It’s hard to explain to a non-movie lover how refreshing it is when genres are crossed or subverted. When we’re watching creativity and outside-the-box thinking in action. When a film opens the door to hypotheticals and what-ifs, taking you on an adventure before you barely begin to watch the film unfold. The excitement is inherent. But in order for the journey to be fulfilling, the filmmaker must ensure that he’s not relying on formulaic narratives–compromising his already-established uniqueness. Nor can he get so caught up in his own art that he disregards entirely what the audience wants out of the experience and, in fact, fails to answer some of those what-ifs in the process. The former is a misdemeanor, but the latter is a felony.
Sleight almost avoids both cases, without ever actually committing either crime. The formula it follows isn’t blatant, since it does actually take the natural course of events and makes them feel organic. But the film’s desire to avoid the formula may just be what causes it to be a little too artsy. It never ends up just letting go and having fun with the premise it’s established.
Consisting of a simple plot, Sleight still manages to bring realism to the superhero genre more than ever before, taking a minimalist approach, among other things. The film follows Bo (Jacob Latimore), a street magician who is taking care of his younger sister following their parents’ death. The money he makes busking isn’t enough, so he turns to a life of dealing drugs. After he deems it too late to back out, he realizes that working for a drug lord is far more dangerous than he expected. He tries using magic to get himself and his sister out of harm’s way.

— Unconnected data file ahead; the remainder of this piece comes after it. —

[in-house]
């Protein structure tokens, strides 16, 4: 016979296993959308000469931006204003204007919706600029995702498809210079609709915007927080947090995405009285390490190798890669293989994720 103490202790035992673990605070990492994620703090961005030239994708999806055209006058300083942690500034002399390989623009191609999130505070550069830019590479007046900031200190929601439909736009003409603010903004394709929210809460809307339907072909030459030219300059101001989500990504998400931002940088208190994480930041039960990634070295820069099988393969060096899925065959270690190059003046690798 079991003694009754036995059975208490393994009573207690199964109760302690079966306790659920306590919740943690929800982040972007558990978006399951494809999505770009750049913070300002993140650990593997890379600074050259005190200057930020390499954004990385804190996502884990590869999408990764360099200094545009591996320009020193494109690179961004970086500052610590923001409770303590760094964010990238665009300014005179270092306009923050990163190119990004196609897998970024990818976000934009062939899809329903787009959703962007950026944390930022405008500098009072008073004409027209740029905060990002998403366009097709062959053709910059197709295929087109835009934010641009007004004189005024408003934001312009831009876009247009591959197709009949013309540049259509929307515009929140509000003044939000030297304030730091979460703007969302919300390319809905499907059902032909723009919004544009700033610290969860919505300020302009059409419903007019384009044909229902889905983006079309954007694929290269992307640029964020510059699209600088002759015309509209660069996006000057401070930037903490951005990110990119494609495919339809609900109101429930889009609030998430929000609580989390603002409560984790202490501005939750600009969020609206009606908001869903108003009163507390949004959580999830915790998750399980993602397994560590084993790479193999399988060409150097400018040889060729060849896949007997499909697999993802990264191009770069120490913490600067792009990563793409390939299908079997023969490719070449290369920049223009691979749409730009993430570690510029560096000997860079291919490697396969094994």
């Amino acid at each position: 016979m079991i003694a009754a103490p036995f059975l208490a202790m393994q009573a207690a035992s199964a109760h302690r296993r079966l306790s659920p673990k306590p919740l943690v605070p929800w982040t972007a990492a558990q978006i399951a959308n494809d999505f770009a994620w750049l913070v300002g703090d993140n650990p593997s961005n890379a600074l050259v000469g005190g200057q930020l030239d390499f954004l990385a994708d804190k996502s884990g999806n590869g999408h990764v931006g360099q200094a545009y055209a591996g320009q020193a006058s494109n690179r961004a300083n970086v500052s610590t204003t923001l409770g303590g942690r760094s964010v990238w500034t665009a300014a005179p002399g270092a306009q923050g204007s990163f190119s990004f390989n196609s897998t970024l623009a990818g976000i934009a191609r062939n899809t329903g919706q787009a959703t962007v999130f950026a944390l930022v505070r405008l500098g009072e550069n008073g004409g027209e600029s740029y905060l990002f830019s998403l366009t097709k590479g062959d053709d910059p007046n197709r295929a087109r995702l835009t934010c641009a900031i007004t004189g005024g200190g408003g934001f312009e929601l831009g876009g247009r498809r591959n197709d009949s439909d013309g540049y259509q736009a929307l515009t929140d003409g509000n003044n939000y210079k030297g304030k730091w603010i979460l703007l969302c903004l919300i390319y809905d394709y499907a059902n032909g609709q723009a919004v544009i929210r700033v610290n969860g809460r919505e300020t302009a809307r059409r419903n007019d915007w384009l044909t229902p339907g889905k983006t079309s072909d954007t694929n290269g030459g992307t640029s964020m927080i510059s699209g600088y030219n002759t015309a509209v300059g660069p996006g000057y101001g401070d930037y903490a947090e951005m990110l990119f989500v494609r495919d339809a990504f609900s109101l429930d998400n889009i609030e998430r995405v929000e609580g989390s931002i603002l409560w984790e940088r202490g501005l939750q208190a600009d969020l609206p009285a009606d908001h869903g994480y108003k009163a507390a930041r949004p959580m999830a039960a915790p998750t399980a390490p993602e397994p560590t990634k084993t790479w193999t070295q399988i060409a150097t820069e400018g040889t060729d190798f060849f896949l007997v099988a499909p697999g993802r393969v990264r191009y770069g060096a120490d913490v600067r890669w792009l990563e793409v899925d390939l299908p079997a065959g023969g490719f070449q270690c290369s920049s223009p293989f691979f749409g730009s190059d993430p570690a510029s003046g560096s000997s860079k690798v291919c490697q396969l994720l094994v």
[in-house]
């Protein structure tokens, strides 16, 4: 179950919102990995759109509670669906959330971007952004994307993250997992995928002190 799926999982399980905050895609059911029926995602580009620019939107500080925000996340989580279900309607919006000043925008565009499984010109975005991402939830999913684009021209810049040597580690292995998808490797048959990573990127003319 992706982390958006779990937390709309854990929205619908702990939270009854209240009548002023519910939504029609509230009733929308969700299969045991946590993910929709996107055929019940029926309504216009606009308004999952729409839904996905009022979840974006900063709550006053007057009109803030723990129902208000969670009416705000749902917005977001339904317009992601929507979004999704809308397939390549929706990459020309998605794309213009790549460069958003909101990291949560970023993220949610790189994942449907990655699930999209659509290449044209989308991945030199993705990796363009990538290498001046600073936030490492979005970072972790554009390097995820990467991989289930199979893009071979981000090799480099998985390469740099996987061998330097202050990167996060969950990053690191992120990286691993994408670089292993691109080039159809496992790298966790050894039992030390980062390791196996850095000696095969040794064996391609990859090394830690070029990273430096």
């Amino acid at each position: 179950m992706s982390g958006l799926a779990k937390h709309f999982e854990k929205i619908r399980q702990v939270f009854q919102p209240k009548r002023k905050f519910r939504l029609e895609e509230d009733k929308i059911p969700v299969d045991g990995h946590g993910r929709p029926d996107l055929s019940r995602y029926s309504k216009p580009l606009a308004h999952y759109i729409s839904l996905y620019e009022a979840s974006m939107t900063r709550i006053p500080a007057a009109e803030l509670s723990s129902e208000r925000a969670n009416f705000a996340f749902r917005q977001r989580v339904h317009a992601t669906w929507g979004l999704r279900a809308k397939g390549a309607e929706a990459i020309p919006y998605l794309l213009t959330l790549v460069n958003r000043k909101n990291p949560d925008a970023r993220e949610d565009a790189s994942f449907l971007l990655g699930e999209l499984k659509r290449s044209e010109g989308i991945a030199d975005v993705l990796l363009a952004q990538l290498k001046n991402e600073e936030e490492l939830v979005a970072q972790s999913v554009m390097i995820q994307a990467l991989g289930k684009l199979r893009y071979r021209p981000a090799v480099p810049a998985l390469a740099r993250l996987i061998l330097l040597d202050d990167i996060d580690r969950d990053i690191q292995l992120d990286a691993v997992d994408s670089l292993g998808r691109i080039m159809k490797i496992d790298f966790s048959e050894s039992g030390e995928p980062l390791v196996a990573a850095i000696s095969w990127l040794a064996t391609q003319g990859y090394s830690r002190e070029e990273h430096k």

I love the exposition. We don’t get all the information at once. It’s a slow reveal, but not frustratingly slow. Despite having a 90 minute runtime, the story feels long. Which is a good thing, as that means a lot happens.
Aside from some questions being raised–like why Bo doesn’t just explain things to Angelo–the movie covers most of its potentially-confusing tracks.
Luckily there is just enough humor to prevent the film from taking itself too seriously. It’s hard for a movie to be fun when there are some very raw scenes with people getting their hands gruesomely cut off by a drug dealer. Sleight is about as close as you can get.
Now with that said, you can make a case that there is still some unfulfilled potential here. It could have been much more fun. There’s magic, there’s a self-made superhero on the rise, yet there isn’t a lot of that showcased. Perhaps they’re saving it for a sequel–which it pleasantly sets itself up for–but why not showcase more of it in this one? It’s the same problem the 2015 Fantastic Four installment faces–all setup and not enough actual grandiose. But Sleight is still way ahead of that, since it builds up the process in a much more redeeming way.
The acting isn’t perfect, but it’s good enough. Latimore does fine, though some of his supporting cast are marginal at best. Exceptions are Dulé Hill does a great job as Angelo, the mercurial drug lord, and Storm Reid, who plays Bo’s sister, who’s a terrific find.
At times, but not always, Sleight gets wrapped up in its unique hook and tends to fall in love with it a little too much. The film is entertaining and suspenseful, which ultimately keeps our interest throughout. But maybe a little bit too real for those who just want a fun time at the movies. Either way, you have to respect what it’s trying to do.